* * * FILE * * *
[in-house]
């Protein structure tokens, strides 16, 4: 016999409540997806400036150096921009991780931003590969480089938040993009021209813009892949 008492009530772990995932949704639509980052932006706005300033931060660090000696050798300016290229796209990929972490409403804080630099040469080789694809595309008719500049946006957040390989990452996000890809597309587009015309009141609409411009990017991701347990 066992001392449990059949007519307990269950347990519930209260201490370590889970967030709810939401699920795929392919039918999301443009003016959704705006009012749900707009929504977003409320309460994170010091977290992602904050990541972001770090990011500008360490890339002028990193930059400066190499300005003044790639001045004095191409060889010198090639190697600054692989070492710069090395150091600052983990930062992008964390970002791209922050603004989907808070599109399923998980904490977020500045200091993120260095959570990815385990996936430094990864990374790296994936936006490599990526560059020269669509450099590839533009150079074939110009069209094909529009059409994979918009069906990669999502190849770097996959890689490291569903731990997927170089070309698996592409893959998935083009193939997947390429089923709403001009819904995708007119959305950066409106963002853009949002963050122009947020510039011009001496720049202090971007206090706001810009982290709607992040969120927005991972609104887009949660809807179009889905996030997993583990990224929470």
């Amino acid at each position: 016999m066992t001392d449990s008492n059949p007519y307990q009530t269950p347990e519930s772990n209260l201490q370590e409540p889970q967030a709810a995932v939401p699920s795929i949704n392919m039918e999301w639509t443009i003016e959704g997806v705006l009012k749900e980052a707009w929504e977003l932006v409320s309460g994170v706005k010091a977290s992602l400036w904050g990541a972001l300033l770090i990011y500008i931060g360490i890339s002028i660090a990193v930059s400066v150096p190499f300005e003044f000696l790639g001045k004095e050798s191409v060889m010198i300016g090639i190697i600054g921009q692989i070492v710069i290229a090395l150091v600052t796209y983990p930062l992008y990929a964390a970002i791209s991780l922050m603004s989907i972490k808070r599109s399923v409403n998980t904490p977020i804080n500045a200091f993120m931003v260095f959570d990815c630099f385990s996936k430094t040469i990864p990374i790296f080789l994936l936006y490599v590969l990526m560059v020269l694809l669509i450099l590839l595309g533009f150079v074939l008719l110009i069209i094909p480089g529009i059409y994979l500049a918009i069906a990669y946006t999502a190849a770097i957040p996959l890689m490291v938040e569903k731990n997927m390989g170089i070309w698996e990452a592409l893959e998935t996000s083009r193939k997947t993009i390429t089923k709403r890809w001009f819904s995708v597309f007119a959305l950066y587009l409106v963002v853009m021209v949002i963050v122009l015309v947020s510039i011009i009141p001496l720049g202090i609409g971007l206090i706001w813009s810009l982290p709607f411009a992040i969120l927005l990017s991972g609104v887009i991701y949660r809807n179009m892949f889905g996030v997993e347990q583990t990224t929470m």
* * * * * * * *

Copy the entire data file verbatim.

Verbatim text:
[in-house]
């Protein structure tokens, strides 16, 4: 016999409540997806400036150096921009991780931003590969480089938040993009021209813009892949 008492009530772990995932949704639509980052932006706005300033931060660090000696050798300016290229796209990929972490409403804080630099040469080789694809595309008719500049946006957040390989990452996000890809597309587009015309009141609409411009990017991701347990 066992001392449990059949007519307990269950347990519930209260201490370590889970967030709810939401699920795929392919039918999301443009003016959704705006009012749900707009929504977003409320309460994170010091977290992602904050990541972001770090990011500008360490890339002028990193930059400066190499300005003044790639001045004095191409060889010198090639190697600054692989070492710069090395150091600052983990930062992008964390970002791209922050603004989907808070599109399923998980904490977020500045200091993120260095959570990815385990996936430094990864990374790296994936936006490599990526560059020269669509450099590839533009150079074939110009069209094909529009059409994979918009069906990669999502190849770097996959890689490291569903731990997927170089070309698996592409893959998935083009193939997947390429089923709403001009819904995708007119959305950066409106963002853009949002963050122009947020510039011009001496720049202090971007206090706001810009982290709607992040969120927005991972609104887009949660809807179009889905996030997993583990990224929470």
């Amino acid at each position: 016999m066992t001392d449990s008492n059949p007519y307990q009530t269950p347990e519930s772990n209260l201490q370590e409540p889970q967030a709810a995932v939401p699920s795929i949704n392919m039918e999301w639509t443009i003016e959704g997806v705006l009012k749900e980052a707009w929504e977003l932006v409320s309460g994170v706005k010091a977290s992602l400036w904050g990541a972001l300033l770090i990011y500008i931060g360490i890339s002028i660090a990193v930059s400066v150096p190499f300005e003044f000696l790639g001045k004095e050798s191409v060889m010198i300016g090639i190697i600054g921009q692989i070492v710069i290229a090395l150091v600052t796209y983990p930062l992008y990929a964390a970002i791209s991780l922050m603004s989907i972490k808070r599109s399923v409403n998980t904490p977020i804080n500045a200091f993120m931003v260095f959570d990815c630099f385990s996936k430094t040469i990864p990374i790296f080789l994936l936006y490599v590969l990526m560059v020269l694809l669509i450099l590839l595309g533009f150079v074939l008719l110009i069209i094909p480089g529009i059409y994979l500049a918009i069906a990669y946006t999502a190849a770097i957040p996959l890689m490291v938040e569903k731990n997927m390989g170089i070309w698996e990452a592409l893959e998935t996000s083009r193939k997947t993009i390429t089923k709403r890809w001009f819904s995708v597309f007119a959305l950066y587009l409106v963002v853009m021209v949002i963050v122009l015309v947020s510039i011009i009141p001496l720049g202090i609409g971007l206090i706001w813009s810009l982290p709607f411009a992040i969120l927005l990017s991972g609104v887009i991701y949660r809807n179009m892949f889905g996030v997993e347990q583990t990224t929470m």